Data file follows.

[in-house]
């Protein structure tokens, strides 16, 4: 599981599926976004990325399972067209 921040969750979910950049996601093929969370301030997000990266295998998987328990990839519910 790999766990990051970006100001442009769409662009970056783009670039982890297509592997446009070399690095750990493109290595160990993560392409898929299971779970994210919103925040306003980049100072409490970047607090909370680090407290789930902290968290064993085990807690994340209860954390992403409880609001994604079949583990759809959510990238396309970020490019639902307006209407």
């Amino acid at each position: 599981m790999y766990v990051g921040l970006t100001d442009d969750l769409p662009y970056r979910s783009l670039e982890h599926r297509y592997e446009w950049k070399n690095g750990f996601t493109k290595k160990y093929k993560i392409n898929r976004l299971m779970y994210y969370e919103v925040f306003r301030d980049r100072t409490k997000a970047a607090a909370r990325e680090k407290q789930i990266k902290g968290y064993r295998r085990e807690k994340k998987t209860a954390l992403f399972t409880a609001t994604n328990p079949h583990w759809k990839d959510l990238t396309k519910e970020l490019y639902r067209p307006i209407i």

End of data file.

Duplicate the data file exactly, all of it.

[in-house]
């Protein structure tokens, strides 16, 4: 599981599926976004990325399972067209 921040969750979910950049996601093929969370301030997000990266295998998987328990990839519910 790999766990990051970006100001442009769409662009970056783009670039982890297509592997446009070399690095750990493109290595160990993560392409898929299971779970994210919103925040306003980049100072409490970047607090909370680090407290789930902290968290064993085990807690994340209860954390992403409880609001994604079949583990759809959510990238396309970020490019639902307006209407």
């Amino acid at each position: 599981m790999y766990v990051g921040l970006t100001d442009d969750l769409p662009y970056r979910s783009l670039e982890h599926r297509y592997e446009w950049k070399n690095g750990f996601t493109k290595k160990y093929k993560i392409n898929r976004l299971m779970y994210y969370e919103v925040f306003r301030d980049r100072t409490k997000a970047a607090a909370r990325e680090k407290q789930i990266k902290g968290y064993r295998r085990e807690k994340k998987t209860a954390l992403f399972t409880a609001t994604n328990p079949h583990w759809k990839d959510l990238t396309k519910e970020l490019y639902r067209p307006i209407i």